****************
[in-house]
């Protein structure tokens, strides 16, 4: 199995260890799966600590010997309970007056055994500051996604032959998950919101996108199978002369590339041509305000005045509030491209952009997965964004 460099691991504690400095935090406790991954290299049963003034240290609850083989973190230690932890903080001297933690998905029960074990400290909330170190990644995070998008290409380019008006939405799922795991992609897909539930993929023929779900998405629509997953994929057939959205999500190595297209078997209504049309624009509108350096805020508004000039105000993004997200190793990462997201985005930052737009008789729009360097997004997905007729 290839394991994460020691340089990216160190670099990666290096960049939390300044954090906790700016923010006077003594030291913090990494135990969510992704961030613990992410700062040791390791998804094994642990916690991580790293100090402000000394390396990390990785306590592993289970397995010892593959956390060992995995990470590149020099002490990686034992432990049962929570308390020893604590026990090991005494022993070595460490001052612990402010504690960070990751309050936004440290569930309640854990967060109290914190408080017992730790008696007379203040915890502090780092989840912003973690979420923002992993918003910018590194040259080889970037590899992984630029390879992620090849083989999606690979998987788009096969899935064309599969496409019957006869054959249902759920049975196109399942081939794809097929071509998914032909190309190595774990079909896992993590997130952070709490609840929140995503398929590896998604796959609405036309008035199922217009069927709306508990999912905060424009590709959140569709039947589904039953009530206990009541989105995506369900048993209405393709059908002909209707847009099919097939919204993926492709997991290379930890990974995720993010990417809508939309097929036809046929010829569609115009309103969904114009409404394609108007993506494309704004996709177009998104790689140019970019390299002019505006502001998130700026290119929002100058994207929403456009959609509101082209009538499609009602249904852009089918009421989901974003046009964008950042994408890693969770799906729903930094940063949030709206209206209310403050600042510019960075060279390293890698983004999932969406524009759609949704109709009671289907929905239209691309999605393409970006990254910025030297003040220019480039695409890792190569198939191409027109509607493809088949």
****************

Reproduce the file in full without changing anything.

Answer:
[in-house]
């Protein structure tokens, strides 16, 4: 199995260890799966600590010997309970007056055994500051996604032959998950919101996108199978002369590339041509305000005045509030491209952009997965964004 460099691991504690400095935090406790991954290299049963003034240290609850083989973190230690932890903080001297933690998905029960074990400290909330170190990644995070998008290409380019008006939405799922795991992609897909539930993929023929779900998405629509997953994929057939959205999500190595297209078997209504049309624009509108350096805020508004000039105000993004997200190793990462997201985005930052737009008789729009360097997004997905007729 290839394991994460020691340089990216160190670099990666290096960049939390300044954090906790700016923010006077003594030291913090990494135990969510992704961030613990992410700062040791390791998804094994642990916690991580790293100090402000000394390396990390990785306590592993289970397995010892593959956390060992995995990470590149020099002490990686034992432990049962929570308390020893604590026990090991005494022993070595460490001052612990402010504690960070990751309050936004440290569930309640854990967060109290914190408080017992730790008696007379203040915890502090780092989840912003973690979420923002992993918003910018590194040259080889970037590899992984630029390879992620090849083989999606690979998987788009096969899935064309599969496409019957006869054959249902759920049975196109399942081939794809097929071509998914032909190309190595774990079909896992993590997130952070709490609840929140995503398929590896998604796959609405036309008035199922217009069927709306508990999912905060424009590709959140569709039947589904039953009530206990009541989105995506369900048993209405393709059908002909209707847009099919097939919204993926492709997991290379930890990974995720993010990417809508939309097929036809046929010829569609115009309103969904114009409404394609108007993506494309704004996709177009998104790689140019970019390299002019505006502001998130700026290119929002100058994207929403456009959609509101082209009538499609009602249904852009089918009421989901974003046009964008950042994408890693969770799906729903930094940063949030709206209206209310403050600042510019960075060279390293890698983004999932969406524009759609949704109709009671289907929905239209691309999605393409970006990254910025030297003040220019480039695409890792190569198939191409027109509607493809088949």